And that is the next major scandal in securitization. We have mortgage-backed securitization, commercial-backed securitization, and rental-backed securitization..
(Bloomberg) — The Justice Department and state authorities are looking into the securitization of auto loans for possible fraud as part of an effort to seek out emerging areas of abuse, Acting Deputy Attorney General Sally Quillian Yates said.
The department’s No. 2 official, in a speech to state attorneys general Tuesday in Washington, said prosecutors were taking a hard look at the auto lending industry to stem any abuses before they could harm the marketplace.
“We shouldn’t wait until there is a crisis to pay attention,” Yates said. “We can and should use our experience investigating mortgage-backed securities to be on the lookout for, and head off, any potential threat, rather than waiting until after losses have been suffered.”
While the auto-loan securities market is much smaller than the market in subprime mortgages that was at the heart of the 2008 financial crisis, there are parallels. Ratings companies are awarding top grades to the securities, while it isn’t easy for buyers to verify the accuracy of those assessments, according to attorneys, academics and other auto-loan securities experts.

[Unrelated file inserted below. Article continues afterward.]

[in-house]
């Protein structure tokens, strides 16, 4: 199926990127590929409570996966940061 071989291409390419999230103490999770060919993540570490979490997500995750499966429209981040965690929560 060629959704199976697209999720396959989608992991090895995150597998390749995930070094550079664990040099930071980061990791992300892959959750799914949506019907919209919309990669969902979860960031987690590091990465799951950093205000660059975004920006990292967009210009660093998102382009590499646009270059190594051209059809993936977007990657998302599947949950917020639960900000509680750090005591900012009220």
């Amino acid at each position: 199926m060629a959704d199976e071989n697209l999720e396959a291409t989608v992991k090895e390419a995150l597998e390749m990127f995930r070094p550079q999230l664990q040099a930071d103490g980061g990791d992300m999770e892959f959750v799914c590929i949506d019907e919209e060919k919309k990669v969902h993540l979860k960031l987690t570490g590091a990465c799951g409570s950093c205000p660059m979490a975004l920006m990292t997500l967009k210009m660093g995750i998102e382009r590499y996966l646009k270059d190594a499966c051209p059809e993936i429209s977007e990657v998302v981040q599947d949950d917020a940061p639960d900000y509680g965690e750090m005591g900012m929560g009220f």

Here is the settlement agreement. Click here. And Attachment A. Click here.
Morgan Stanley agreed to pay $2.6 billion to settle U.S. claims stemming from the sale of mortgage bonds, the Wall Street firm’s biggest legal bill from the financial crisis.
In light of the new 10-figure settlement, Morgan Stanley upped its legal reserves by about $2.8 billion, accounting for the costs in the 2014 results of its securities business, the firm said Wednesday in a regulatory filing. The higher reserves in turn will cut its income from continuing operations by $2.7 billion, or $1.35 a share, roughly 40% of its previously disclosed 2014 net income.
The firm reached its agreement in principle with the U.S. Department of Justice and the U.S. attorney’s office for the Northern District of California, according to the filing.
Citigroup Inc. said Wednesday that the Treasury Department and California regulators are looking into its Banamex USA unit.
The Treasury and regulators have asked for information related to the bank’s compliance with anti-money-laundering rules, according to Citigroup’s annual report. The inquiries came from the Financial Crimes Enforcement Network, known as FinCEN, which is part of the Treasury Department, and the California Department of Business Oversight.
The disclosure came on a day when financial-services companies including Morgan Stanley, Wells Fargo & Co., Discover Financial Services and BB&T Corp. released their annual SHYreports.